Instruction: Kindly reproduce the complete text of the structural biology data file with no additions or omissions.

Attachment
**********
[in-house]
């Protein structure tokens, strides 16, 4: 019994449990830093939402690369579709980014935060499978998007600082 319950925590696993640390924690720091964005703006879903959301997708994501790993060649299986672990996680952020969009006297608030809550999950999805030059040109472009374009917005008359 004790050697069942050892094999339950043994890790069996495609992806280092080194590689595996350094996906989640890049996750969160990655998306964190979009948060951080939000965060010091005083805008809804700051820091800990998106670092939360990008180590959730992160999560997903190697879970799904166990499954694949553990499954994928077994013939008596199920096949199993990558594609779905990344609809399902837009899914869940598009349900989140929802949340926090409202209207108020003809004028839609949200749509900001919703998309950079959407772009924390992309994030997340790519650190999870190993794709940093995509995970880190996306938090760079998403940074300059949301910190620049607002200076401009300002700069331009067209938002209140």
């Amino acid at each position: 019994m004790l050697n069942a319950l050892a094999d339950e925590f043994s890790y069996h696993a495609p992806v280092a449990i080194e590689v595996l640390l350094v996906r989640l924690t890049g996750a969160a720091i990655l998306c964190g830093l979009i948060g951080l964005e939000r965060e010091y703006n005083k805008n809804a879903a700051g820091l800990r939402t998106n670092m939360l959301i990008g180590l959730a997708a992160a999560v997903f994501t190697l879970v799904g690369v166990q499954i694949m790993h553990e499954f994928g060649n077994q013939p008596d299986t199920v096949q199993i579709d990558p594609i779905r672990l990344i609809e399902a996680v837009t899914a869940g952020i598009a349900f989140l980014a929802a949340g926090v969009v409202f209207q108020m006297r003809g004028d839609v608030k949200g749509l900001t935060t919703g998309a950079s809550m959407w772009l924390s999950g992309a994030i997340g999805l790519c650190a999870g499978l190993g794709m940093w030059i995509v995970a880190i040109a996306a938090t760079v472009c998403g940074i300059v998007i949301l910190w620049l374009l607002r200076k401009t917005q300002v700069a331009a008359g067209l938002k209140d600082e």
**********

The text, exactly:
[in-house]
């Protein structure tokens, strides 16, 4: 019994449990830093939402690369579709980014935060499978998007600082 319950925590696993640390924690720091964005703006879903959301997708994501790993060649299986672990996680952020969009006297608030809550999950999805030059040109472009374009917005008359 004790050697069942050892094999339950043994890790069996495609992806280092080194590689595996350094996906989640890049996750969160990655998306964190979009948060951080939000965060010091005083805008809804700051820091800990998106670092939360990008180590959730992160999560997903190697879970799904166990499954694949553990499954994928077994013939008596199920096949199993990558594609779905990344609809399902837009899914869940598009349900989140929802949340926090409202209207108020003809004028839609949200749509900001919703998309950079959407772009924390992309994030997340790519650190999870190993794709940093995509995970880190996306938090760079998403940074300059949301910190620049607002200076401009300002700069331009067209938002209140």
């Amino acid at each position: 019994m004790l050697n069942a319950l050892a094999d339950e925590f043994s890790y069996h696993a495609p992806v280092a449990i080194e590689v595996l640390l350094v996906r989640l924690t890049g996750a969160a720091i990655l998306c964190g830093l979009i948060g951080l964005e939000r965060e010091y703006n005083k805008n809804a879903a700051g820091l800990r939402t998106n670092m939360l959301i990008g180590l959730a997708a992160a999560v997903f994501t190697l879970v799904g690369v166990q499954i694949m790993h553990e499954f994928g060649n077994q013939p008596d299986t199920v096949q199993i579709d990558p594609i779905r672990l990344i609809e399902a996680v837009t899914a869940g952020i598009a349900f989140l980014a929802a949340g926090v969009v409202f209207q108020m006297r003809g004028d839609v608030k949200g749509l900001t935060t919703g998309a950079s809550m959407w772009l924390s999950g992309a994030i997340g999805l790519c650190a999870g499978l190993g794709m940093w030059i995509v995970a880190i040109a996306a938090t760079v472009c998403g940074i300059v998007i949301l910190w620049l374009l607002r200076k401009t917005q300002v700069a331009a008359g067209l938002k209140d600082e």